- Malicious Threat: This is when an employee regardless of rank uses their privileged accesses within an organisation for malicious intent. They may even use other employees’ credentials to commit their malicious actions. The key difference between a “compromised threat” is that the threat has always remained an insider – someone working for the organisation and never becomes an outsider threat until that employee leaves the organisation as no longer an employee.
What are experts saying?
According to Tessian, 90% of data breaches all originate from emails. According to George Vasey, Partnerships Manager at Tessian, “based on Tessian’s platform data, we estimate that a 1,000-employee company will send 707 misdirected emails and mis attached files per year. We also estimate that a 1,000-employee company will send 6,250 sensitive unauthorised emails per year.”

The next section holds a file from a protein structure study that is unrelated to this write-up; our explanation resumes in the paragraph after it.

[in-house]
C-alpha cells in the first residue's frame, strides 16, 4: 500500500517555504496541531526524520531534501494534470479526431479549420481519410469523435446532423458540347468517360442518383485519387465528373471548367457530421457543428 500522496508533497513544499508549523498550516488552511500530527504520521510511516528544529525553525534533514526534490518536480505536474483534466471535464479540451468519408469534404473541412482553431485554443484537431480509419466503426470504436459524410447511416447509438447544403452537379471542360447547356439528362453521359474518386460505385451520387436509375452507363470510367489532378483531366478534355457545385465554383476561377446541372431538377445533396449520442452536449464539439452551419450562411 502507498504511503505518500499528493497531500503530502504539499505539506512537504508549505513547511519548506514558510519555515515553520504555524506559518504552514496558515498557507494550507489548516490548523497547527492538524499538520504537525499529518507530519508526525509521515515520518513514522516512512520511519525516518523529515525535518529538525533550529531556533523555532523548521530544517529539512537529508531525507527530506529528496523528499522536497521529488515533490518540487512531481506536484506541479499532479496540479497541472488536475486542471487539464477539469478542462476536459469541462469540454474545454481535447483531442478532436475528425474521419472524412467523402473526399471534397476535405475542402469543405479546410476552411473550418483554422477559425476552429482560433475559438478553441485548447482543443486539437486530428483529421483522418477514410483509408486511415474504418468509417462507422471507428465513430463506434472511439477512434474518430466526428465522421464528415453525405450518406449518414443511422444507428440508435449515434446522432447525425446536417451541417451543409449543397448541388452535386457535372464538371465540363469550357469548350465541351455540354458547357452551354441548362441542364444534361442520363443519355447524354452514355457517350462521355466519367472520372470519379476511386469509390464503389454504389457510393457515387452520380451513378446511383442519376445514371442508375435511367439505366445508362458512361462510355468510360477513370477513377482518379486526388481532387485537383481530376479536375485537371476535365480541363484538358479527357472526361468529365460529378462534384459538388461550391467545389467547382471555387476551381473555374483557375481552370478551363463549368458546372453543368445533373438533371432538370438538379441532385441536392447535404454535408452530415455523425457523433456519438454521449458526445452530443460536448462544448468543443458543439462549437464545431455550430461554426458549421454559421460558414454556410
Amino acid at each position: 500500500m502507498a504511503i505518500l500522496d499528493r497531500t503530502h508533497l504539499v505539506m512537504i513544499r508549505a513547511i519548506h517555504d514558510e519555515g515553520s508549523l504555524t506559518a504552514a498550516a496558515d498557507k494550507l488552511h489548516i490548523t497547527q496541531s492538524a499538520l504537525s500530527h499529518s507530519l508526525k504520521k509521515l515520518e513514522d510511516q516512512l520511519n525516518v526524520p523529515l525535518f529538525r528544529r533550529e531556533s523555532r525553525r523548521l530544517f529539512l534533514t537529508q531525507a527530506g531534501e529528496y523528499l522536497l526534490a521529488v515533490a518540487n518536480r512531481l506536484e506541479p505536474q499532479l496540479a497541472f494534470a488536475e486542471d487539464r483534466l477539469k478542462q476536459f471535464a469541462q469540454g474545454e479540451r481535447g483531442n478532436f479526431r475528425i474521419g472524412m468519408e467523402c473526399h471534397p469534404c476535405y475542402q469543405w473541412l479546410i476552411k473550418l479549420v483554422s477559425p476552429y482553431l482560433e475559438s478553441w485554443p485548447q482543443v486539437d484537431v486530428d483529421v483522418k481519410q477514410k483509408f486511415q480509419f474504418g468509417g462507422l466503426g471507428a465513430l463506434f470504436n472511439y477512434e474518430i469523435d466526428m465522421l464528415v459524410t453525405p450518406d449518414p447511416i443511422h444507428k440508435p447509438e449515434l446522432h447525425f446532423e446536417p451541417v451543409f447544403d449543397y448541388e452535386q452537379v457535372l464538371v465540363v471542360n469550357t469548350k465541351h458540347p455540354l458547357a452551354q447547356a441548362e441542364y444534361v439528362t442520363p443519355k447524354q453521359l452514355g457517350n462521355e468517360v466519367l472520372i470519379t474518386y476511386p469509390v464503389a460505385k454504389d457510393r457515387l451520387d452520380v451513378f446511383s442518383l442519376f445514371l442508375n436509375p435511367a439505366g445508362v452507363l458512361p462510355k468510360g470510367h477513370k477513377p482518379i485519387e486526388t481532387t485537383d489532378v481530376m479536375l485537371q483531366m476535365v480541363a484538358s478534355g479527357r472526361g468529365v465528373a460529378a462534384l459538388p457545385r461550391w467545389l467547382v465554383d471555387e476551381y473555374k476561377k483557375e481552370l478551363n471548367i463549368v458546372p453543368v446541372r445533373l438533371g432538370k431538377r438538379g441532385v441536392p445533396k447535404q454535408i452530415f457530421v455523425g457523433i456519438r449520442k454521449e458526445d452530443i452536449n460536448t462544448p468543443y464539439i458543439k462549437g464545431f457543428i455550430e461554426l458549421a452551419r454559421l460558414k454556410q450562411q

He highlighted that most of the time, breaches occur because of negligence or poor online housekeeping and often employees don’t fully realise the consequences of sending sensitive information in an unauthorised manner. Another was the commonality in which employees misdirect their emails to other recipients, which is totally down to human error but happens more often than people think. He also spoke about how employees who are malicious insider threats are mostly employees who are looking to leave their current employers caused by various reasons – and is a behavioural pattern which they can fortunately track. Though the most common form of breaches is still occurred through negligent and compromised insider threats.
George still emphasises though that even though his organisation has all these systems in place to deal with human error. There still is nothing stopping an employee with malicious intent from doing damage to an organisation – because no matter what, organisations place an element of trust in their employees and therefore they have privileged access to sensitive information because they need it in order to complete their job.
Zero Trust Model